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The first time Jennifer Nettles stepped away from Sugarland she teamed with producer Rick Rubin for That Girl, an album that leaned hard on her earthy rock underpinnings. Playing With Fire, her new set delivered two years later, is the flip side of the coin. Produced by Dann Huff – a Nashville veteran with a back-story in AOR rock – Playing With Fire is snappy, shiny country-pop with such a strong R&B undercurrent that comes as no surprise when Jennifer Lopez stops by to duet on the album-closing “My House.” While this melodic inversion of Natasha Bedingfield’s “Unwritten” is a stumble – underneath their superficial differences, the only thing that unites these two singers is a taste for showbiz corn – its lithe drum loops accentuate how well the rest of Playing With Fire incorporates modern soul.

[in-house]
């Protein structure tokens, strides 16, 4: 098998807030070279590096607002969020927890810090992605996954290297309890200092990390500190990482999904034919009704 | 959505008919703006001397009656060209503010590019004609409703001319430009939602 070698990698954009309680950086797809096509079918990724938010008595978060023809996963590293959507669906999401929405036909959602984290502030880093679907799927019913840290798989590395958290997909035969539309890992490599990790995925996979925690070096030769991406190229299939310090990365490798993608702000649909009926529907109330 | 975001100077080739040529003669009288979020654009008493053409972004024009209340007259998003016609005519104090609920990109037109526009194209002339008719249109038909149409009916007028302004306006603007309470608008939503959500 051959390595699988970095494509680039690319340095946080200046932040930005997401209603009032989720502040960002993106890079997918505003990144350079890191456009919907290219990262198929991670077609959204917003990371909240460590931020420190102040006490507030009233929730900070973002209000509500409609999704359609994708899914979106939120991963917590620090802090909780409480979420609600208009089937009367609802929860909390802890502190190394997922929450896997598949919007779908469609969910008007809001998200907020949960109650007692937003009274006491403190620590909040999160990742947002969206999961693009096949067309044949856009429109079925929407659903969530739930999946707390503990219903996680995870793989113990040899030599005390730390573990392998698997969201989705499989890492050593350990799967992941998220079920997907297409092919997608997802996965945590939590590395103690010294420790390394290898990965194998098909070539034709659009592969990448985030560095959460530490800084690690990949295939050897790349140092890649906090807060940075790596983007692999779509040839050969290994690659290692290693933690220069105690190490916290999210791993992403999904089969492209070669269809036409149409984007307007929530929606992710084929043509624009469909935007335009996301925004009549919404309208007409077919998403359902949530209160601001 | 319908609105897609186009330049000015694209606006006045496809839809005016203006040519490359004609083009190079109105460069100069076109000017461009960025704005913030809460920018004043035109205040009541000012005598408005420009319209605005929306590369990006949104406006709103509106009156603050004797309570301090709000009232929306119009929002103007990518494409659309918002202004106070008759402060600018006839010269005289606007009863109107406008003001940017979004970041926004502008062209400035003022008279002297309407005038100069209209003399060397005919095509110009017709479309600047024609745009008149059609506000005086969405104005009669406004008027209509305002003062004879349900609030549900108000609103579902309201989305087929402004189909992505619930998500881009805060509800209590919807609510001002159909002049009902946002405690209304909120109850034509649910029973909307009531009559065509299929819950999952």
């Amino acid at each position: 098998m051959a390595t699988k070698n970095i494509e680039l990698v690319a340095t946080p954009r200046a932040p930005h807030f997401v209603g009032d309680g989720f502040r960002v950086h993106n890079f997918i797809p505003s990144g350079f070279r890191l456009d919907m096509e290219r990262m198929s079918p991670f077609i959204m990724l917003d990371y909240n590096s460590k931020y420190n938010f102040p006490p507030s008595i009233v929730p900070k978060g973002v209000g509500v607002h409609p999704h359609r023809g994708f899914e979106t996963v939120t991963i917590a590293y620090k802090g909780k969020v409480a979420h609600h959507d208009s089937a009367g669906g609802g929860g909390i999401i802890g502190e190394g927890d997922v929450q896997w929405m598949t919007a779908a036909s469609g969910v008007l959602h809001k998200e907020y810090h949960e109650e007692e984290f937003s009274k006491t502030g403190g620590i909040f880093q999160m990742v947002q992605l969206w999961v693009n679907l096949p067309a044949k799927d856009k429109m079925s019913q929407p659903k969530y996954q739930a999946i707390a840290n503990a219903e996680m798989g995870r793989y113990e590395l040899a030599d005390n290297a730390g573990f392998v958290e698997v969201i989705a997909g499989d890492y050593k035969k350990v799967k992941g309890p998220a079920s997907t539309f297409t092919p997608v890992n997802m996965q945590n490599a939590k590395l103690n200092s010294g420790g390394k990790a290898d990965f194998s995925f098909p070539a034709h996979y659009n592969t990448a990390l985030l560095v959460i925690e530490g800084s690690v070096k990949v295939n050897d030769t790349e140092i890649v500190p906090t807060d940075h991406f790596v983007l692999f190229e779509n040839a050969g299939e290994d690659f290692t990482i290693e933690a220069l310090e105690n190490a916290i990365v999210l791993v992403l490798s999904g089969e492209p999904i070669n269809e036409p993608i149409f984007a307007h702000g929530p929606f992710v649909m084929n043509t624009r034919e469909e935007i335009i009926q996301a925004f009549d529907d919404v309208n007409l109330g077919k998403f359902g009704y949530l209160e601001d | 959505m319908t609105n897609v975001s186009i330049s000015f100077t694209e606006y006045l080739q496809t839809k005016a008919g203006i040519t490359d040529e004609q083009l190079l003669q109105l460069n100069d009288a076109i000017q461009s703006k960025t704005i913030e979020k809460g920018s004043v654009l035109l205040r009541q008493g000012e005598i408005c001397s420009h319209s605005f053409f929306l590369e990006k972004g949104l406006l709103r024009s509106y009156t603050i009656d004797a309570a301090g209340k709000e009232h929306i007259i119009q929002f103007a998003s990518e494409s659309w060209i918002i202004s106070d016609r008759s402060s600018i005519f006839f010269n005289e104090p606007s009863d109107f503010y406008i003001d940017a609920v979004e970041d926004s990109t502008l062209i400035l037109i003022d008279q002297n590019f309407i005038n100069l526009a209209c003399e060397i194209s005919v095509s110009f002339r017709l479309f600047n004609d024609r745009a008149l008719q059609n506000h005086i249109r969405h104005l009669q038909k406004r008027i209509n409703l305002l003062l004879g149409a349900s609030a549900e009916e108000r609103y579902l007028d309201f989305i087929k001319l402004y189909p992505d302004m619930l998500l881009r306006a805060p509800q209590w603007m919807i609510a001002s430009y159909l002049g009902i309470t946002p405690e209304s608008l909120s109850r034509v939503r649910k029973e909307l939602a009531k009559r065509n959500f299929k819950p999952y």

Much of the record plays with these bright rhythms – “Hey Heartbreak” pushes it into the realm of crossover AAA pop, “Chaser” simmers with these nimble cadences, while “Sugar” swaggers like vintage Shania Twain – and this playfulness winds up as an attractive accent to the album’s professional sturdiness. Jennifer Nettles and Dan Huff have a keen ear for material, providing a showcase for Brandy Clark (the slyly funny “Drunk In Heels”), choosing songs that highlight her knack for understated balladry (“Three Days in Bed,” “Salvation Works”) or skill as a belter (“Playing with Fire”), yet nothing here feels like showboating. There’s a subtlety to how all these moods fit together and that’s what makes Playing With Fire a success: each song plays upon a distinctive mood but, added together, it provides a portrait of a sharp, savvy country diva.